When I got the email declaring that I will be studying abroad at the University of Mannheim in Germany, I was beyond excited! However, from the point where I learned that I will be coming to Germany to the day I boarded the flight, it still didn’t seem real to me.
I went to the doctor, the dentist, the postal office to get a passport, etc. I did all of these little things, but it still didn’t feel real to me. When I boarded my first flight from LAX to JFK, I remember being really nervous, not because I was about to leave the country, but because it marked my first flight since I was an infant. Would I get nauseous? Would I be scared once we were up in the air? Would I get anxious if there was turbulence? All of these thoughts were in my head. Luckily, both my flights (LAX to JFK and JFK to Frankfurt) went well. It was only the landing that made me feel nauseated, but other than that it was good.
It was upon arrival at the Frankfurt airport as I headed to get my luggage that the moment finally hit me. I started to question everything. My thoughts went along the lines of: what am I doing? Why am I here? Why did I decide to study abroad? Can I really make it to Mannheim?
I guess you could say I got scared — scared of the unknown and what this trip was going to bring me.
Fast forward 10 months later.
I still might not be able to hold a conversation in German, yet Mannheim has become my home away from home. I feel safe, welcomed and overall content. I like walking around the city and coming across hidden cafés or restaurants (I came across a place that serves ramen that was really good). I like coming across random international students around Mannheim, and I like going to quadrat because there are just so many shops I can visit. There will be so many little things that I will miss.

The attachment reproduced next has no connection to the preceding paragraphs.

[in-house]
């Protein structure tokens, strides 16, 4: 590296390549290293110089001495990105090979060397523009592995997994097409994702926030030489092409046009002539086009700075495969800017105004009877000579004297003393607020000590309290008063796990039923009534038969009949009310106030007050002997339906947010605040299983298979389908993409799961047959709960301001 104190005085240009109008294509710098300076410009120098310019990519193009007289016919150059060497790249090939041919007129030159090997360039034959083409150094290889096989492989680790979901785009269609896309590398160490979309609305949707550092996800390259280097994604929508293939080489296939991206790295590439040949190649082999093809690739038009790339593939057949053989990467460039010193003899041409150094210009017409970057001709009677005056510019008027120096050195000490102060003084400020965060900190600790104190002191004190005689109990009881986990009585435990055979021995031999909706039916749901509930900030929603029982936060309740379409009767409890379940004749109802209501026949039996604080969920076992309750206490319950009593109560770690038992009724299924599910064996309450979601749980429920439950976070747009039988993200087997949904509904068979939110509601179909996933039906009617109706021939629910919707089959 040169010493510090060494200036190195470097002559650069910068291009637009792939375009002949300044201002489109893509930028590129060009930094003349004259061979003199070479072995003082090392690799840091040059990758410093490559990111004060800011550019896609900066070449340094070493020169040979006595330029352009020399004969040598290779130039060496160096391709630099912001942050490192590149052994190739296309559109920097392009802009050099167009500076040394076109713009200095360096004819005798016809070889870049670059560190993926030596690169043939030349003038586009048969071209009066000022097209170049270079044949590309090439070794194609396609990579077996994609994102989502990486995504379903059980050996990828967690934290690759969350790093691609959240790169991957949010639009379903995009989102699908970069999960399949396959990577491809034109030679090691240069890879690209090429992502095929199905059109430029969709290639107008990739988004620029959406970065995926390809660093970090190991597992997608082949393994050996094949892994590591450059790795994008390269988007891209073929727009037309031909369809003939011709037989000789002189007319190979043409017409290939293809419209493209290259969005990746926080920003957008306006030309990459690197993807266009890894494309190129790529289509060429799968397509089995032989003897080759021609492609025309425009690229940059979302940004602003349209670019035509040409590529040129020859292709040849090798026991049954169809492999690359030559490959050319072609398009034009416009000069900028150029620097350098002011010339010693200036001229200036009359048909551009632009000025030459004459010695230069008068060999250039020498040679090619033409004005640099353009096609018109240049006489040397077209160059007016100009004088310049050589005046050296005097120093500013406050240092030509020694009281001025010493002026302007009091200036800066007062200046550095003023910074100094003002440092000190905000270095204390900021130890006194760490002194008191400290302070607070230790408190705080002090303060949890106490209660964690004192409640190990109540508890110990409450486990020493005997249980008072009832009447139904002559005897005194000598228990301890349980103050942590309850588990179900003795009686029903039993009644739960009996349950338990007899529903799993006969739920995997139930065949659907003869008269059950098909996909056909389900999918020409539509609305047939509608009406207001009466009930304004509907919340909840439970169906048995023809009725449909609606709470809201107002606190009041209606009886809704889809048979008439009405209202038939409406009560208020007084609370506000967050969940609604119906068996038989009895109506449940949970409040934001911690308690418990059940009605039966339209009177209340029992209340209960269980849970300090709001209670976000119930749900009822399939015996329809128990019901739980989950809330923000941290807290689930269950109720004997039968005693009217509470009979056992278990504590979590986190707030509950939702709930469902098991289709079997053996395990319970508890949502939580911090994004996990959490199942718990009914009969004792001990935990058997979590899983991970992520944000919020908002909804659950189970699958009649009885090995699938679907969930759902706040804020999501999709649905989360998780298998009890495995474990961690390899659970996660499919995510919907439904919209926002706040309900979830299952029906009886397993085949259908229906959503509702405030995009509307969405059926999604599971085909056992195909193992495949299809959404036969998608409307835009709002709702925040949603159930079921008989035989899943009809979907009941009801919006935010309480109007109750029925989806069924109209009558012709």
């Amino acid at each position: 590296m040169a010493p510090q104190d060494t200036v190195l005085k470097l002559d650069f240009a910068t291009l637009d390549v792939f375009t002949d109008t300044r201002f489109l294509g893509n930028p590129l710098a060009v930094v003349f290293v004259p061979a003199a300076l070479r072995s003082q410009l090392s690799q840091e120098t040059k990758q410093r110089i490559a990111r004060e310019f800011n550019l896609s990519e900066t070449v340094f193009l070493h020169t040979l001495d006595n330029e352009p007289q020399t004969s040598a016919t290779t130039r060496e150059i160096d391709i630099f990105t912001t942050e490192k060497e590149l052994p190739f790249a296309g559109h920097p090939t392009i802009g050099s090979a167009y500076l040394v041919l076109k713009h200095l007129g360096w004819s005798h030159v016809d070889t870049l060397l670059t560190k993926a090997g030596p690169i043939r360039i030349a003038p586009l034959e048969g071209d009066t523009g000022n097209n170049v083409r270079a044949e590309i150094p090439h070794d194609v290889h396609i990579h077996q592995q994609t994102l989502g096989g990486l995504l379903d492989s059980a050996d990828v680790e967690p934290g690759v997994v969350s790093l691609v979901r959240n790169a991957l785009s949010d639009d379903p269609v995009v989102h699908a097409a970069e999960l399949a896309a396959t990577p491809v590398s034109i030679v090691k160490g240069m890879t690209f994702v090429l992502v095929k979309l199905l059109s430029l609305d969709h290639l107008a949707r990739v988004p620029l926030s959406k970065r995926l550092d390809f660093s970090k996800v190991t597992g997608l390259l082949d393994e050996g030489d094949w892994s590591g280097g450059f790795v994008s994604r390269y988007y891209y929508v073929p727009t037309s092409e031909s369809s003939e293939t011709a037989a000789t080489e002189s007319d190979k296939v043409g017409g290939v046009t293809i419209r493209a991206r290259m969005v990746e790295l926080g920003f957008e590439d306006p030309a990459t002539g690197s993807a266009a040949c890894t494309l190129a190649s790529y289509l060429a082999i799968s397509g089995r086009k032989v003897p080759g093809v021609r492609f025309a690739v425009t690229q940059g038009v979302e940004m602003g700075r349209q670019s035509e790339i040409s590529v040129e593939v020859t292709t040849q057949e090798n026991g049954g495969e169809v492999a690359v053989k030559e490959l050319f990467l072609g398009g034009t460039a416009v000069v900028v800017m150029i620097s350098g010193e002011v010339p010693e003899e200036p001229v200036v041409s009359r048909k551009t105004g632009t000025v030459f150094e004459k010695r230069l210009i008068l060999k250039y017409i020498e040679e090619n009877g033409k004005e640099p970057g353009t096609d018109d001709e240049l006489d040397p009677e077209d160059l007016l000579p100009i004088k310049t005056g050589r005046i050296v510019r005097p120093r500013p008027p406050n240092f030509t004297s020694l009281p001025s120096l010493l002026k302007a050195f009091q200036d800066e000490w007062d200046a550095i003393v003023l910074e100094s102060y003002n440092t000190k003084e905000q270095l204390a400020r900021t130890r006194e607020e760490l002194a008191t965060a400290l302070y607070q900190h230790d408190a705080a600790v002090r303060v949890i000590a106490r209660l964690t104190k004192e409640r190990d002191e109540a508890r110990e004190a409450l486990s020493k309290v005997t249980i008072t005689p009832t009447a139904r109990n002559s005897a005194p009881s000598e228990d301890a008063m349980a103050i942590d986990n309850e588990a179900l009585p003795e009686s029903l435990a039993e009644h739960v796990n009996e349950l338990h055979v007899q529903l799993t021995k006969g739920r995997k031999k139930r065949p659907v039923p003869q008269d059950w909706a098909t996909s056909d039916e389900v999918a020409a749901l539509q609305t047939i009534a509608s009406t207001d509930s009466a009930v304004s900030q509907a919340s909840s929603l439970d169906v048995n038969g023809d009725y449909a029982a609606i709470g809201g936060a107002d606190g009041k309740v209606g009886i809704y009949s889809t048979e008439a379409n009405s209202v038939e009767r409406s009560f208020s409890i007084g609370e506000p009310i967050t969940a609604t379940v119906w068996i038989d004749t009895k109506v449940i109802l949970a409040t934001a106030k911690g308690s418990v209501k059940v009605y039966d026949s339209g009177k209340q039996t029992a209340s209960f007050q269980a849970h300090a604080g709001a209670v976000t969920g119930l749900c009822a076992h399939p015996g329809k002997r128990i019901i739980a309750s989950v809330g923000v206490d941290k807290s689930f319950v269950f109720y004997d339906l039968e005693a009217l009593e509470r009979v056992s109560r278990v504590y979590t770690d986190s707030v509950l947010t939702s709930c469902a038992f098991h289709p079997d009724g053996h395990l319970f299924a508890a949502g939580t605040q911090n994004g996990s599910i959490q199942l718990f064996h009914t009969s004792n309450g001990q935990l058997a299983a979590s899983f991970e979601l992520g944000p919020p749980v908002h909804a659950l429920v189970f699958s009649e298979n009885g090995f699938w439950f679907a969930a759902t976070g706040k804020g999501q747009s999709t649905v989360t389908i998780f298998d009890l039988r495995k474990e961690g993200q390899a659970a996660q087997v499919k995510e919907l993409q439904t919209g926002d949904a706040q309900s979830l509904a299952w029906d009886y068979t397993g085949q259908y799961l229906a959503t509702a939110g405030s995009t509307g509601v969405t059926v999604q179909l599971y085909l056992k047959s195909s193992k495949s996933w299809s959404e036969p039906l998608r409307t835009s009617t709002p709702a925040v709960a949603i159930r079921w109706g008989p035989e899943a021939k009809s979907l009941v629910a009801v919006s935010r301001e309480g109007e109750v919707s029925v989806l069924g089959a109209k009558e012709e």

My study abroad experience definitely put me out of my comfort zone, but I was determined since the beginning. I learned so much more about who I am as a person. I came across new things I like and dislike and I gained friendships with people all over the world.
It’s hard to believe that almost a year went by and I am almost done. I have less than a month left in Germany and it’s bittersweet. I want to go home and see my family, but at the same time there is still so much more to explore and discover. I don’t know when I will have the opportunity to travel in Europe again.
It sucks that the remainder of my time will be studying for finals, but I still plan to make the most out of the last few weeks in Mannheim. I will forever cherish the amazing people I had the pleasure of meeting these past two semesters.
We all don’t feel like it’s a goodbye, but more of a break. We are all very optimistic that we will somehow cross paths in the future.
Sayra Flores is a junior studying business management with an emphasis in human resources. She is studying abroad at University of Mannheim, Germany.